Mead claimed that nuclear-powered submarines enabled them to remain undetected. On the contrary, nuclear submarines are comparatively noisy because they rely on a reactor to heat the water for steam engines to propel the boat. The process creates noise from cooling pumps, turbines, alternating currents, and steam flowing through the pipes. These subs also expel hot water that can be readily detected, as can the wake they leave when travelling at high speeds.
Mead says the submarines will aim “to deter anyone seeking to do harm to Australia” and notes the country is heavily reliant on international trade and underwater telecommunications. Given that Australia will only have two nuclear submarines operationally available at any time after the full complement arrive, this will be of little use when Australia’s international trade relies on tens of thousands of shipping movements every year. Moreover, China as a major trading country, has no motive to block any trading ships outside a war. If a war occurs, shipping companies will not risk their ships straying into danger. Many countries try to protect their underwater telecommunications. Submarines (both conventional and nuclear) are only one of many contributors to this task.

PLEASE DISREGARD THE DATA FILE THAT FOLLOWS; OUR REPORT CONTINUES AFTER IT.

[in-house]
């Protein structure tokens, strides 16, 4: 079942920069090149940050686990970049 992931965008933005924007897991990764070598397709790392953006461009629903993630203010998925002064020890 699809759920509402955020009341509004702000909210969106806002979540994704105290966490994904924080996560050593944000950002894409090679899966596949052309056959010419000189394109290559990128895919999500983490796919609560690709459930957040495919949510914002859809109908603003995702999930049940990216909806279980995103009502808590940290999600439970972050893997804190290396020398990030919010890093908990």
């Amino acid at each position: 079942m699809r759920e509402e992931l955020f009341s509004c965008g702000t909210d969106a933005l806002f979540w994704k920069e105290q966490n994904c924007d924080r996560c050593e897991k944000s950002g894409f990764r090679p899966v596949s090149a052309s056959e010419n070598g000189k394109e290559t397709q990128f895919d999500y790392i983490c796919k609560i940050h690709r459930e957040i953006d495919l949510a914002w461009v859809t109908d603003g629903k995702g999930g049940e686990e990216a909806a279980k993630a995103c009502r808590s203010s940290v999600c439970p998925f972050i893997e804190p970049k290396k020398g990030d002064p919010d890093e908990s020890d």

Mead said the Navy would implement the most stringent security protocols to make sure the submarines’ sealed reactors are not opened for the life of the boat. This is relatively easy. It’s what happens after they retire that’s hard. For safety reasons, the submarines should be dismantled. The severely radioactive waste fuel left from highly enriched weapons grade uranium used in the reactors must be stored in stable rocks, deep underground. This is the critical issue that Australian ministers and officials do not want to confront.
It also another horrendous problem that conventional submarines don’t have.